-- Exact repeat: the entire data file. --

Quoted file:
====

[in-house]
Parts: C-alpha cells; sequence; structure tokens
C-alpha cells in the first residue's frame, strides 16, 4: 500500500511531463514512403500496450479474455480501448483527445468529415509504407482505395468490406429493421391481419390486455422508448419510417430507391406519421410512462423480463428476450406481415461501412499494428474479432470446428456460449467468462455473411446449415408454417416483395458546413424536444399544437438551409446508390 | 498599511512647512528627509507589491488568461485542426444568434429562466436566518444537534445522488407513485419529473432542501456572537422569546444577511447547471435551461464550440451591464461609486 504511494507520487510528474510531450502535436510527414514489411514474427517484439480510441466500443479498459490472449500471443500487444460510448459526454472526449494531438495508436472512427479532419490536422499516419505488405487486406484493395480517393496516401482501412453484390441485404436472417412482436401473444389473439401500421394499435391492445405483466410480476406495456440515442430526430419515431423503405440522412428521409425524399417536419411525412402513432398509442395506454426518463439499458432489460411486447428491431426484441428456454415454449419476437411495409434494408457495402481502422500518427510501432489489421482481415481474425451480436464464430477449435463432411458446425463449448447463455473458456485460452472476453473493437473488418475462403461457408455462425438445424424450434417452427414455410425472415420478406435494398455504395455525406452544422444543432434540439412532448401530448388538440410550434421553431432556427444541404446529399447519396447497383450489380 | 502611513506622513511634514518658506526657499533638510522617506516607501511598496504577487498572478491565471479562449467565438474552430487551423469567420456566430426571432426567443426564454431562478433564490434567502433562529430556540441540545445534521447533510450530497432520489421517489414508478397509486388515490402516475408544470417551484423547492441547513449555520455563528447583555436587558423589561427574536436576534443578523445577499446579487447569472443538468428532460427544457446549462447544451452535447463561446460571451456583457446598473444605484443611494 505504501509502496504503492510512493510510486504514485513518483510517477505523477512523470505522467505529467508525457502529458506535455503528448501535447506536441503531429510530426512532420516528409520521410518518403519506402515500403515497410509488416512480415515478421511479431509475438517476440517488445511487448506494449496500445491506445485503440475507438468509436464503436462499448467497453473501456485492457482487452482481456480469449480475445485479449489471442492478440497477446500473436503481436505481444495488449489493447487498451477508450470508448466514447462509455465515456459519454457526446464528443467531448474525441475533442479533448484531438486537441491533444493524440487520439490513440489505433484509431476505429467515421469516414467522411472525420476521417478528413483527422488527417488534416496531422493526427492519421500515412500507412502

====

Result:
[in-house]
Parts: C-alpha cells; sequence; structure tokens
C-alpha cells in the first residue's frame, strides 16, 4: 500500500511531463514512403500496450479474455480501448483527445468529415509504407482505395468490406429493421391481419390486455422508448419510417430507391406519421410512462423480463428476450406481415461501412499494428474479432470446428456460449467468462455473411446449415408454417416483395458546413424536444399544437438551409446508390 | 498599511512647512528627509507589491488568461485542426444568434429562466436566518444537534445522488407513485419529473432542501456572537422569546444577511447547471435551461464550440451591464461609486 504511494507520487510528474510531450502535436510527414514489411514474427517484439480510441466500443479498459490472449500471443500487444460510448459526454472526449494531438495508436472512427479532419490536422499516419505488405487486406484493395480517393496516401482501412453484390441485404436472417412482436401473444389473439401500421394499435391492445405483466410480476406495456440515442430526430419515431423503405440522412428521409425524399417536419411525412402513432398509442395506454426518463439499458432489460411486447428491431426484441428456454415454449419476437411495409434494408457495402481502422500518427510501432489489421482481415481474425451480436464464430477449435463432411458446425463449448447463455473458456485460452472476453473493437473488418475462403461457408455462425438445424424450434417452427414455410425472415420478406435494398455504395455525406452544422444543432434540439412532448401530448388538440410550434421553431432556427444541404446529399447519396447497383450489380 | 502611513506622513511634514518658506526657499533638510522617506516607501511598496504577487498572478491565471479562449467565438474552430487551423469567420456566430426571432426567443426564454431562478433564490434567502433562529430556540441540545445534521447533510450530497432520489421517489414508478397509486388515490402516475408544470417551484423547492441547513449555520455563528447583555436587558423589561427574536436576534443578523445577499446579487447569472443538468428532460427544457446549462447544451452535447463561446460571451456583457446598473444605484443611494 505504501509502496504503492510512493510510486504514485513518483510517477505523477512523470505522467505529467508525457502529458506535455503528448501535447506536441503531429510530426512532420516528409520521410518518403519506402515500403515497410509488416512480415515478421511479431509475438517476440517488445511487448506494449496500445491506445485503440475507438468509436464503436462499448467497453473501456485492457482487452482481456480469449480475445485479449489471442492478440497477446500473436503481436505481444495488449489493447487498451477508450470508448466514447462509455465515456459519454457526446464528443467531448474525441475533442479533448484531438486537441491533444493524440487520439490513440489505433484509431476505429467515421469516414467522411472525420476521417478528413483527422488527417488534416496531422493526427492519421500515412500507412502